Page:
Thu, 12 September 2013
I don't really have a whole lot to say that isn't already in this week's episode. Lucky for me Alex wrote this piece on volunteering at conventions and events. Enjoy!
Speaking with Charlie from Sketchprices.com on episode 71 (and the pre-show) reminded me of my own experiences volunteering for a convention. This is an aspect I had completely forgotten about for the simple yet terribly misguided thought that it’s something I don’t plan on doing anymore. (I’ll get to why later on.) Also my work with Zombie Charge encouraged me to finish this as of episode 78.
Charlie was able to choose a shift for each day he volunteered and would choose a morning shift which would allow him the rest of the day to experience the huge event. This seems like a better deal than when I volunteered for Wizard World Philadelphia 20XX, it was at least ten years ago, where I got about an hour mid-day and then some time near closing when I wasn’t needed anymore. In later years I’d go back to Philly to volunteer for Wizkids, the company that makes and runs the Heroclix miniature figures game I used to play. Wizkids would host games and tournaments and needed envoy/judges to run them, stay organized, pass out prizes, and do demonstrations on the show floor. For the most part I had fun, I met some people, I liked working the gaming area, I’d get some figures of my own for working and I got into the event for free. Yes, volunteering is a free pass into the show.
There are perks and minuses to volunteering. If you don’t have the money but really want to go, this will get you in for free. However it will act as your job for the day. You’ll need to be on time, stay when they need you and man your post. As a guest or ticketholder you can wander all you want, arrive when you want, leave when you want, do laps around the floor make trips to your car go down the street for food with complete freedom. But volunteering ties you down until you’re granted a lunch break or a few minutes to check out the con. Sometimes if you’re lucky you’ll get something in addition to a pass, sometimes it’s a t-shirt, I got a hardcover “100 covers of Wizard” book for staying after the show was over to direct parking for vendors to pack up. Depending on your job you could meet the artists/stars/editors/talent while working. One girl I met would close out the “end of the line” spots for signings and guard the signing table, by the end of the weekend her shirt was covered with signatures and Jim Lee drew a huge Batman profile on the back of her shirt. I brought ice to “Stone Cold” Steve Austin… Alright that one isn’t interesting… when Wizard World had portfolio reviews I got to watch Axel Alonso make people cry. That was when Alonso was an editor of a stable of comics, I don’t remember which one but a stable is considered being the main editor of all the X-books or all the Spider-books, He’s now the Marvel editor-in-chief. While you are on the show floor or at the entrance or where ever you can still interact with people and take pictures. A group of volunteers in Boston in the past cosplay while volunteering, example: Rogue from the X-Men directed me to where Frank Quietly was signing. People watching becomes a sport, maybe make a bingo chart or scavenger hunt.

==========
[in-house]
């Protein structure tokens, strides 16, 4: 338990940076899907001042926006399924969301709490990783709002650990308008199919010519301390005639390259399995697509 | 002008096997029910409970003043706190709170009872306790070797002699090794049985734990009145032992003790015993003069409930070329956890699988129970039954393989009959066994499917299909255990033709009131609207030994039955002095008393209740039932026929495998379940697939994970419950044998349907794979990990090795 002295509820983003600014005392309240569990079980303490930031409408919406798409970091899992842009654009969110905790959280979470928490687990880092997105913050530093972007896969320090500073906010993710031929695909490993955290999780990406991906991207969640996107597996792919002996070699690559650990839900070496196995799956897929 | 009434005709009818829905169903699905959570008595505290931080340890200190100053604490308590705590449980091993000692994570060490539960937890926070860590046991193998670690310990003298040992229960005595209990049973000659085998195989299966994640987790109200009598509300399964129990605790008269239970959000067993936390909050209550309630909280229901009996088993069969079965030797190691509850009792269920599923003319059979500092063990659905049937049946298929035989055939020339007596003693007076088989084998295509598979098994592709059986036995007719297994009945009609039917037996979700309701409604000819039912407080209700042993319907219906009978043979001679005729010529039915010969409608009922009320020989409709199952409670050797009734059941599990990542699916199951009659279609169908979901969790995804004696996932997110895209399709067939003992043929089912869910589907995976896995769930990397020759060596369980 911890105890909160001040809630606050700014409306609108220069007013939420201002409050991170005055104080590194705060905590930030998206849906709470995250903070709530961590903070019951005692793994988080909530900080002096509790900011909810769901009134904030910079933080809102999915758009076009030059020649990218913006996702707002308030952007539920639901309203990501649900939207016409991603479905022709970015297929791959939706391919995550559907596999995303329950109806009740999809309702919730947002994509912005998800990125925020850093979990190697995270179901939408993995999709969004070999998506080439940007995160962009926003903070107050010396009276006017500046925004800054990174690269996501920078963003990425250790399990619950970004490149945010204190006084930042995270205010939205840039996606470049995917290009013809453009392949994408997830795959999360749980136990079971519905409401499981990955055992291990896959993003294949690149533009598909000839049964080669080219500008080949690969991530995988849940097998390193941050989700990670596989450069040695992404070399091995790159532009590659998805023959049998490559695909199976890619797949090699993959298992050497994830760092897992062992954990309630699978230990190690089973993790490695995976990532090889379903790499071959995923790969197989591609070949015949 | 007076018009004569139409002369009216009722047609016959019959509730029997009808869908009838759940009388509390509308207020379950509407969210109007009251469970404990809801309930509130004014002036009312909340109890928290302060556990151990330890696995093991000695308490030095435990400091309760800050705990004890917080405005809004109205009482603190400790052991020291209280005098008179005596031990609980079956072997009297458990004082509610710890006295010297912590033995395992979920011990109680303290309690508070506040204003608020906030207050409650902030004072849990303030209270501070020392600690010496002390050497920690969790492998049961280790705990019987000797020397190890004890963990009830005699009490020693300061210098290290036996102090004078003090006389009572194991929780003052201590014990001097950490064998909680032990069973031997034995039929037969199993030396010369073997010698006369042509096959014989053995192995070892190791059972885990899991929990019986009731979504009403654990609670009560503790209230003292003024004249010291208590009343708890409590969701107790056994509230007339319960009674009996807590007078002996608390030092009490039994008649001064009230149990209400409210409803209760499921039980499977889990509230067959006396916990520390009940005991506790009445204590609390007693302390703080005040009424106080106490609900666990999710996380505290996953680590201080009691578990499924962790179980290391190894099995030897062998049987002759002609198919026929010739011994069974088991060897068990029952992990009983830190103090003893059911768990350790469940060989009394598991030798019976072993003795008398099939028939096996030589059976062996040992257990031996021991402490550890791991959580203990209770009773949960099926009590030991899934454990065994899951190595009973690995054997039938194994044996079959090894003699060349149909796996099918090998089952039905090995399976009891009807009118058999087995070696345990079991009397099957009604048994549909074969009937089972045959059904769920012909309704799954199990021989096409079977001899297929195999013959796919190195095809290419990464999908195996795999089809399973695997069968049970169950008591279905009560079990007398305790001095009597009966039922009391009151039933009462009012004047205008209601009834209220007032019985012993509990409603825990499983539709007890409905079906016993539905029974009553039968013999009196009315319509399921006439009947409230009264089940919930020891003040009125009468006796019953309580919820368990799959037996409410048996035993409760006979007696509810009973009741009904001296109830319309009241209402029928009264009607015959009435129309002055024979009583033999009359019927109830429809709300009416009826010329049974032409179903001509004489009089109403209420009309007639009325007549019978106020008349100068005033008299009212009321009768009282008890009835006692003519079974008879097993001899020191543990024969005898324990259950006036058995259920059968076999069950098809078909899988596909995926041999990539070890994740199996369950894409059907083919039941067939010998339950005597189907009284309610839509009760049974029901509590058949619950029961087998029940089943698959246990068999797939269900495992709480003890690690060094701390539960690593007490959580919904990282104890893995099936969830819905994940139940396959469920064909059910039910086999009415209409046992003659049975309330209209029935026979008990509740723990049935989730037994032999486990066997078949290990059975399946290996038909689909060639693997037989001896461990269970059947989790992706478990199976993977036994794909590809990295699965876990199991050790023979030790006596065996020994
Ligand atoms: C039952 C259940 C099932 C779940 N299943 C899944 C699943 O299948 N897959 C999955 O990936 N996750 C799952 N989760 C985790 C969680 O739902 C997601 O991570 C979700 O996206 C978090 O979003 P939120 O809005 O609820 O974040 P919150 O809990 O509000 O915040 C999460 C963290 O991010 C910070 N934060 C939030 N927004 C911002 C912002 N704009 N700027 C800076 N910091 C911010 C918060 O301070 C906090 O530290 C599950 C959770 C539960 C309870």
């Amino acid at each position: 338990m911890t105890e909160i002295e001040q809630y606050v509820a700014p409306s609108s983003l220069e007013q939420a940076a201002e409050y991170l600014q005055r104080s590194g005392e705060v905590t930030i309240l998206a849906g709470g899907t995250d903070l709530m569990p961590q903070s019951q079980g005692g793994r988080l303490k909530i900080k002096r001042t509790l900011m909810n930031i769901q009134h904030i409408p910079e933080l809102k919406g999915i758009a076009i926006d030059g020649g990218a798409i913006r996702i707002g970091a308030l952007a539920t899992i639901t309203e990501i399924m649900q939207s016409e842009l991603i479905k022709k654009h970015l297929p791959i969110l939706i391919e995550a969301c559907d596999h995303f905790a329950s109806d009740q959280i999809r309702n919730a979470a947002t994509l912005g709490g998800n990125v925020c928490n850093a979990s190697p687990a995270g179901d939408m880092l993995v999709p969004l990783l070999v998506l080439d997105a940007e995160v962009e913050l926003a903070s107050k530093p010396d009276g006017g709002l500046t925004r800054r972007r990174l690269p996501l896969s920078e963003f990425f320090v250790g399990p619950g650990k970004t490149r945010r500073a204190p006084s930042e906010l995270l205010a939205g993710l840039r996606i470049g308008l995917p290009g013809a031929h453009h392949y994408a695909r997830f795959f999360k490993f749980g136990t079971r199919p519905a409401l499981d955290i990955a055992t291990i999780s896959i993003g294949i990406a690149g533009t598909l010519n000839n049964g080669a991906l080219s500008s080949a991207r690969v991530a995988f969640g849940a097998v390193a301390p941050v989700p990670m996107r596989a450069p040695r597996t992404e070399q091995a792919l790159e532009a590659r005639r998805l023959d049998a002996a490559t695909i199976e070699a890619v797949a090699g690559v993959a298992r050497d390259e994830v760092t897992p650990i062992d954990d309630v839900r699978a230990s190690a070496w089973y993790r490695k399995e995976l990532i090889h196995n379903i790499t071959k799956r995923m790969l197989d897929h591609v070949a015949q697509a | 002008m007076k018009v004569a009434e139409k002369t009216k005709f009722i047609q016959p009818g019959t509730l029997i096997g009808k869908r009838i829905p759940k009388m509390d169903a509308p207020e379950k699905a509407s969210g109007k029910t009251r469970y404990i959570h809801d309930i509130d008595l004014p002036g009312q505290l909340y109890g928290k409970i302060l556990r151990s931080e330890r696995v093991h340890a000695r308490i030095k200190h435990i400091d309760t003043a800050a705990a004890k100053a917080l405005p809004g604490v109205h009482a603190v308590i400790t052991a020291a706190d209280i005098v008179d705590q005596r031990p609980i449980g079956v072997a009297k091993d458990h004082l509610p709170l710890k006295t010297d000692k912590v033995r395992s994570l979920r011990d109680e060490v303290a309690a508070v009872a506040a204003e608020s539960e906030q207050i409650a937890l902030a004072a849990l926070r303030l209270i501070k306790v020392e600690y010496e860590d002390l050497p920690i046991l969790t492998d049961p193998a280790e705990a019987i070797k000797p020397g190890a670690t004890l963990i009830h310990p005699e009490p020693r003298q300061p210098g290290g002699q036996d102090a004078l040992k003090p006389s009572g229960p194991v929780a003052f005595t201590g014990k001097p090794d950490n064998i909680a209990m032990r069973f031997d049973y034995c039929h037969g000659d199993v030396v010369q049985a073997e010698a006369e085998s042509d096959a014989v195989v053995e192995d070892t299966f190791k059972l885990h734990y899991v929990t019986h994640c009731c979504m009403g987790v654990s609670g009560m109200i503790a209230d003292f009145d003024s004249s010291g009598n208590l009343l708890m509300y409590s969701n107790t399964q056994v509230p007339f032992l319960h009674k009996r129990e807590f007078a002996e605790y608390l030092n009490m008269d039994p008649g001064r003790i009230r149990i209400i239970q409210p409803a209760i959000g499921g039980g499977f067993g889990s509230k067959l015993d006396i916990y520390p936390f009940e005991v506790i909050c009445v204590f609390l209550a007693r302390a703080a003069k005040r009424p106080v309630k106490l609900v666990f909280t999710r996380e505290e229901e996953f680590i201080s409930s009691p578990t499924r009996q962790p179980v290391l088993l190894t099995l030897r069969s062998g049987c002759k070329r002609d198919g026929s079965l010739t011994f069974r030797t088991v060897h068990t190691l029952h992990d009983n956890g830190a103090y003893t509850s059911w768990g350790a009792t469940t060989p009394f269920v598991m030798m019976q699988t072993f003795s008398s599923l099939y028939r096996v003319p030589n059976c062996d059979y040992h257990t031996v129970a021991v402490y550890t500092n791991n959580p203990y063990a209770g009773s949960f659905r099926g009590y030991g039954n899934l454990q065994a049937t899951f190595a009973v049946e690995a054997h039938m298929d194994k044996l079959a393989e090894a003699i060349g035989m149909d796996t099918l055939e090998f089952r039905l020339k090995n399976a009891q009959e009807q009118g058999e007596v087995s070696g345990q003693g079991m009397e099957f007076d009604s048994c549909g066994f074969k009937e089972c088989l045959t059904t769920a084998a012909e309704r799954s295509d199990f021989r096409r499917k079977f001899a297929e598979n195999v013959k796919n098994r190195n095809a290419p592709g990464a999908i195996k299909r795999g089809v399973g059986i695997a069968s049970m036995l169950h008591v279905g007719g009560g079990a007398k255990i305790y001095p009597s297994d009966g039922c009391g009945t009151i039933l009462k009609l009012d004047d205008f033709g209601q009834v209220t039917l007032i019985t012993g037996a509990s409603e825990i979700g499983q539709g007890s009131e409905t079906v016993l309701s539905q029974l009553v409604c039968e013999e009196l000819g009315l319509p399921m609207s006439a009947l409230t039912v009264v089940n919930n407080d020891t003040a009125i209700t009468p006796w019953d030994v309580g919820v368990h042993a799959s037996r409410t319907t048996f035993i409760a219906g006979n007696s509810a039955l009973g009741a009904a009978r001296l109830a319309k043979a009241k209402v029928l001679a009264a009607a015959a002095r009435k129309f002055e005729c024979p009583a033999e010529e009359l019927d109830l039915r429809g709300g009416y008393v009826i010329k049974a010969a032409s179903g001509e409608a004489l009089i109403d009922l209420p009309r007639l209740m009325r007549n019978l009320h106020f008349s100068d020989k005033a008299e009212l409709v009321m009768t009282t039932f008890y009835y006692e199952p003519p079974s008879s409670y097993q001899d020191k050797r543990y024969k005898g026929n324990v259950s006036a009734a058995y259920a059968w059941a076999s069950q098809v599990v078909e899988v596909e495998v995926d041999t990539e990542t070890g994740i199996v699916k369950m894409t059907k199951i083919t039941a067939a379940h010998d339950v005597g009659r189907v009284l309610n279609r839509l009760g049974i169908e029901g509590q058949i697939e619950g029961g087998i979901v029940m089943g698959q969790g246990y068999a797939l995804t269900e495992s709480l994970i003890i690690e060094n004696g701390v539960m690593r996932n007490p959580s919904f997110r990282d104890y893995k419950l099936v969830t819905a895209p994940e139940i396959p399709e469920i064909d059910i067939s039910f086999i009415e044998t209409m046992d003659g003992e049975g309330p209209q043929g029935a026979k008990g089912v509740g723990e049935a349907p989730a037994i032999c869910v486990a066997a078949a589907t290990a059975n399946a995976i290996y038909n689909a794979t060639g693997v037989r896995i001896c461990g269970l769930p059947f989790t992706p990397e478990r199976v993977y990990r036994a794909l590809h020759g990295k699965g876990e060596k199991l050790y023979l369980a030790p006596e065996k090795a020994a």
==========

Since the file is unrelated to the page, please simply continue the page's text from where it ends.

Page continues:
With the good comes the bad though. I also spent 5 hours guarding stairs no one used. They led to a special lounge for staff and talent and we didn’t want any fanboys sneaking up there. Those were very boring hours and I didn’t know better to go buy something interested to read while I stood there. I did meet the Wizard Magazine owners mom…while standing at stairs.
Also you’re helping the event. These events need people to direct traffic flow, hand out badges, answer questions or set up that fancy lounge I mentioned earlier. To speak to NYCC staff/volunteer professionalism last year, there was a situation where unexpectedly the line got serious for Mark Bagley and was bogging down space for anyone else to get through. Pretty quickly staff placed a couple people to hold the line out of the way and still maintain everyone’s spot. (It was a matter of “We stand here, then you can go stand over there. Because here isn’t going to get us run over.”)
And more recently was when I helped for the CT Zombie Charge 5K: Mud and Blood 2013 event. I got to meet almost all the zombies that were trying to infect the runners. They also had volunteers to be present at any of the potentially dangerous obstacles, working the bag-check tables, getting people their registration numbers and flags, decontaminating the infected and working the parking area. The event was also held to benefit The Buoniconti Fund to Cure Paralysis, Connecticut Food Bank, and Leukemia and Lymphoma Society. As I said whatever you can do will help the event and possibly help others.
There is also the chance to get your foot in the door, if you make yourself known or are able to make regular contributions it may lead to a job in the future. At the very least you'll meet some people, make a few friends, learn a few things and have some stories to tell.
Direct download: 9.10.2013_Episode_78.mp3
Category:Comics Movies & Videogames -- posted at: 9:44am EDT